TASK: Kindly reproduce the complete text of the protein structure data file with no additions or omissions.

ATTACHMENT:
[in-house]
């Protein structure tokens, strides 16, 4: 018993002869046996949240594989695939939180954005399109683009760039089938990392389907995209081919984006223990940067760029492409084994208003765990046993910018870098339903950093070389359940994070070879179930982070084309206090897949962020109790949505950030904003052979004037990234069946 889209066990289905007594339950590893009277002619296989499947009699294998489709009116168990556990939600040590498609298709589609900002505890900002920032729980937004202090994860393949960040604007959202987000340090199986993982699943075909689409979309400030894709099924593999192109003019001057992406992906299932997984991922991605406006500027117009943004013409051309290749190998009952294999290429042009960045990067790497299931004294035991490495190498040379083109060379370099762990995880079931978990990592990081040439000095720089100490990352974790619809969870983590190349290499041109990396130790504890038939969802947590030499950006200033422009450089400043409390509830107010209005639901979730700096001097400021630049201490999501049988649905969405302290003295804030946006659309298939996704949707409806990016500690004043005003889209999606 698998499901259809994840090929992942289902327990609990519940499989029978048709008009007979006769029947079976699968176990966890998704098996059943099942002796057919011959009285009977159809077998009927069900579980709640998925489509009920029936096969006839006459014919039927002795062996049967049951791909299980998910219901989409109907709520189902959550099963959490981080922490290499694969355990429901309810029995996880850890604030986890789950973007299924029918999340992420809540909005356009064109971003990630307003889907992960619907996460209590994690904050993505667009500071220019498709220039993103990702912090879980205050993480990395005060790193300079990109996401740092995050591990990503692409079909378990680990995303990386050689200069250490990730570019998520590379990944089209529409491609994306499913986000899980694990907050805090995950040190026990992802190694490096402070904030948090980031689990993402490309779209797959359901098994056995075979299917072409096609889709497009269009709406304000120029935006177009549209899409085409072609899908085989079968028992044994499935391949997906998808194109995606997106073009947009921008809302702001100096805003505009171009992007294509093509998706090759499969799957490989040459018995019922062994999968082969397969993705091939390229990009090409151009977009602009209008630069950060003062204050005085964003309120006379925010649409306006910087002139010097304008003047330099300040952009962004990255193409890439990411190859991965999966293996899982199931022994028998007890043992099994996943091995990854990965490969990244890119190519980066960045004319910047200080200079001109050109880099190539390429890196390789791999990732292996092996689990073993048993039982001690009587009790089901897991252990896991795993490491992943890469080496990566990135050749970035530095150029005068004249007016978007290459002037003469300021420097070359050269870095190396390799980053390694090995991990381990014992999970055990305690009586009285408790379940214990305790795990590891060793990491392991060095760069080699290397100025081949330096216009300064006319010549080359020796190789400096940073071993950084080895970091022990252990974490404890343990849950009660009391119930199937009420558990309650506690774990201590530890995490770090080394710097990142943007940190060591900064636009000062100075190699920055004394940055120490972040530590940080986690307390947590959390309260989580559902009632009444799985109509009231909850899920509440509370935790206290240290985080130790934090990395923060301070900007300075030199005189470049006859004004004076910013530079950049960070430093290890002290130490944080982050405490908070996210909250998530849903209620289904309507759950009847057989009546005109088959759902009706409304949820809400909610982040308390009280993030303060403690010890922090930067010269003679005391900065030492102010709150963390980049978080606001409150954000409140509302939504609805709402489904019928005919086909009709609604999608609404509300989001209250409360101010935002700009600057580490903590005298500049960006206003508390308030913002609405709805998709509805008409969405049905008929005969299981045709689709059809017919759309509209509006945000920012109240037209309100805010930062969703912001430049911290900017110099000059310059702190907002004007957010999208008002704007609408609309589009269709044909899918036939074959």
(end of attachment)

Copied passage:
[in-house]
């Protein structure tokens, strides 16, 4: 018993002869046996949240594989695939939180954005399109683009760039089938990392389907995209081919984006223990940067760029492409084994208003765990046993910018870098339903950093070389359940994070070879179930982070084309206090897949962020109790949505950030904003052979004037990234069946 889209066990289905007594339950590893009277002619296989499947009699294998489709009116168990556990939600040590498609298709589609900002505890900002920032729980937004202090994860393949960040604007959202987000340090199986993982699943075909689409979309400030894709099924593999192109003019001057992406992906299932997984991922991605406006500027117009943004013409051309290749190998009952294999290429042009960045990067790497299931004294035991490495190498040379083109060379370099762990995880079931978990990592990081040439000095720089100490990352974790619809969870983590190349290499041109990396130790504890038939969802947590030499950006200033422009450089400043409390509830107010209005639901979730700096001097400021630049201490999501049988649905969405302290003295804030946006659309298939996704949707409806990016500690004043005003889209999606 698998499901259809994840090929992942289902327990609990519940499989029978048709008009007979006769029947079976699968176990966890998704098996059943099942002796057919011959009285009977159809077998009927069900579980709640998925489509009920029936096969006839006459014919039927002795062996049967049951791909299980998910219901989409109907709520189902959550099963959490981080922490290499694969355990429901309810029995996880850890604030986890789950973007299924029918999340992420809540909005356009064109971003990630307003889907992960619907996460209590994690904050993505667009500071220019498709220039993103990702912090879980205050993480990395005060790193300079990109996401740092995050591990990503692409079909378990680990995303990386050689200069250490990730570019998520590379990944089209529409491609994306499913986000899980694990907050805090995950040190026990992802190694490096402070904030948090980031689990993402490309779209797959359901098994056995075979299917072409096609889709497009269009709406304000120029935006177009549209899409085409072609899908085989079968028992044994499935391949997906998808194109995606997106073009947009921008809302702001100096805003505009171009992007294509093509998706090759499969799957490989040459018995019922062994999968082969397969993705091939390229990009090409151009977009602009209008630069950060003062204050005085964003309120006379925010649409306006910087002139010097304008003047330099300040952009962004990255193409890439990411190859991965999966293996899982199931022994028998007890043992099994996943091995990854990965490969990244890119190519980066960045004319910047200080200079001109050109880099190539390429890196390789791999990732292996092996689990073993048993039982001690009587009790089901897991252990896991795993490491992943890469080496990566990135050749970035530095150029005068004249007016978007290459002037003469300021420097070359050269870095190396390799980053390694090995991990381990014992999970055990305690009586009285408790379940214990305790795990590891060793990491392991060095760069080699290397100025081949330096216009300064006319010549080359020796190789400096940073071993950084080895970091022990252990974490404890343990849950009660009391119930199937009420558990309650506690774990201590530890995490770090080394710097990142943007940190060591900064636009000062100075190699920055004394940055120490972040530590940080986690307390947590959390309260989580559902009632009444799985109509009231909850899920509440509370935790206290240290985080130790934090990395923060301070900007300075030199005189470049006859004004004076910013530079950049960070430093290890002290130490944080982050405490908070996210909250998530849903209620289904309507759950009847057989009546005109088959759902009706409304949820809400909610982040308390009280993030303060403690010890922090930067010269003679005391900065030492102010709150963390980049978080606001409150954000409140509302939504609805709402489904019928005919086909009709609604999608609404509300989001209250409360101010935002700009600057580490903590005298500049960006206003508390308030913002609405709805998709509805008409969405049905008929005969299981045709689709059809017919759309509209509006945000920012109240037209309100805010930062969703912001430049911290900017110099000059310059702190907002004007957010999208008002704007609408609309589009269709044909899918036939074959």